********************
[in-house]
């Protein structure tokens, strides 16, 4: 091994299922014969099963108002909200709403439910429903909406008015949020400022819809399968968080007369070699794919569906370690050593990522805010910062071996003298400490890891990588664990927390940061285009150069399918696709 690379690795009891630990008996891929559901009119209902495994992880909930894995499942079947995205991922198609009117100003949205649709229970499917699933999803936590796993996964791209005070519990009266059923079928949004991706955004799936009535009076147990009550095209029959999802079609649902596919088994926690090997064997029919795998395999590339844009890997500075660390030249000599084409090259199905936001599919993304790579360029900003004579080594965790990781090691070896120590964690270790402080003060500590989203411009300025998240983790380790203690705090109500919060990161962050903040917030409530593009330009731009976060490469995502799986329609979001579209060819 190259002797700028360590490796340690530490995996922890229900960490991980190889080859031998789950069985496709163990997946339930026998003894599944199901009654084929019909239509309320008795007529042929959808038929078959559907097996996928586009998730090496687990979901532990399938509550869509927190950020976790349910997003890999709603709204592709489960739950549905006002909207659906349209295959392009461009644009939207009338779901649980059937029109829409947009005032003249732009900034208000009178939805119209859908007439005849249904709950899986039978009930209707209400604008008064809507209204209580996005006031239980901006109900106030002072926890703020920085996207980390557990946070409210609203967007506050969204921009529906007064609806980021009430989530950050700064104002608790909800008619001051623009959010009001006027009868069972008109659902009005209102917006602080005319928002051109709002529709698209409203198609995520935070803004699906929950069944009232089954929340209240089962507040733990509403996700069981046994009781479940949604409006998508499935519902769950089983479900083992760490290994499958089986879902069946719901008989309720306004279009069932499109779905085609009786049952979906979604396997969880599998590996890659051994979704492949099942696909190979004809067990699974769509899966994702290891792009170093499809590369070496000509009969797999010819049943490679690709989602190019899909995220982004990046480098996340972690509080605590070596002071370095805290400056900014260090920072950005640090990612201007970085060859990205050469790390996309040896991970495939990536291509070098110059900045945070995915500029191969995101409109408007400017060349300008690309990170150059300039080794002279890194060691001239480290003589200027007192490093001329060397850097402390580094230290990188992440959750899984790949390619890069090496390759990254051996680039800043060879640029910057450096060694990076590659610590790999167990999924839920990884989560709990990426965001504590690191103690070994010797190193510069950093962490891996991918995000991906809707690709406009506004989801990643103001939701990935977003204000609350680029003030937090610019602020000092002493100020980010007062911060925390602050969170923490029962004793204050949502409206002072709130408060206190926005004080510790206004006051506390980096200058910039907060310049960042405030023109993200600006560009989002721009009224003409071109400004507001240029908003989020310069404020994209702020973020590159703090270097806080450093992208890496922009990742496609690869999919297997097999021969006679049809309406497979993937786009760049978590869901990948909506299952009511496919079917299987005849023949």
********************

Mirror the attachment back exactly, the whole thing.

[in-house]
């Protein structure tokens, strides 16, 4: 091994299922014969099963108002909200709403439910429903909406008015949020400022819809399968968080007369070699794919569906370690050593990522805010910062071996003298400490890891990588664990927390940061285009150069399918696709 690379690795009891630990008996891929559901009119209902495994992880909930894995499942079947995205991922198609009117100003949205649709229970499917699933999803936590796993996964791209005070519990009266059923079928949004991706955004799936009535009076147990009550095209029959999802079609649902596919088994926690090997064997029919795998395999590339844009890997500075660390030249000599084409090259199905936001599919993304790579360029900003004579080594965790990781090691070896120590964690270790402080003060500590989203411009300025998240983790380790203690705090109500919060990161962050903040917030409530593009330009731009976060490469995502799986329609979001579209060819 190259002797700028360590490796340690530490995996922890229900960490991980190889080859031998789950069985496709163990997946339930026998003894599944199901009654084929019909239509309320008795007529042929959808038929078959559907097996996928586009998730090496687990979901532990399938509550869509927190950020976790349910997003890999709603709204592709489960739950549905006002909207659906349209295959392009461009644009939207009338779901649980059937029109829409947009005032003249732009900034208000009178939805119209859908007439005849249904709950899986039978009930209707209400604008008064809507209204209580996005006031239980901006109900106030002072926890703020920085996207980390557990946070409210609203967007506050969204921009529906007064609806980021009430989530950050700064104002608790909800008619001051623009959010009001006027009868069972008109659902009005209102917006602080005319928002051109709002529709698209409203198609995520935070803004699906929950069944009232089954929340209240089962507040733990509403996700069981046994009781479940949604409006998508499935519902769950089983479900083992760490290994499958089986879902069946719901008989309720306004279009069932499109779905085609009786049952979906979604396997969880599998590996890659051994979704492949099942696909190979004809067990699974769509899966994702290891792009170093499809590369070496000509009969797999010819049943490679690709989602190019899909995220982004990046480098996340972690509080605590070596002071370095805290400056900014260090920072950005640090990612201007970085060859990205050469790390996309040896991970495939990536291509070098110059900045945070995915500029191969995101409109408007400017060349300008690309990170150059300039080794002279890194060691001239480290003589200027007192490093001329060397850097402390580094230290990188992440959750899984790949390619890069090496390759990254051996680039800043060879640029910057450096060694990076590659610590790999167990999924839920990884989560709990990426965001504590690191103690070994010797190193510069950093962490891996991918995000991906809707690709406009506004989801990643103001939701990935977003204000609350680029003030937090610019602020000092002493100020980010007062911060925390602050969170923490029962004793204050949502409206002072709130408060206190926005004080510790206004006051506390980096200058910039907060310049960042405030023109993200600006560009989002721009009224003409071109400004507001240029908003989020310069404020994209702020973020590159703090270097806080450093992208890496922009990742496609690869999919297997097999021969006679049809309406497979993937786009760049978590869901990948909506299952009511496919079917299987005849023949």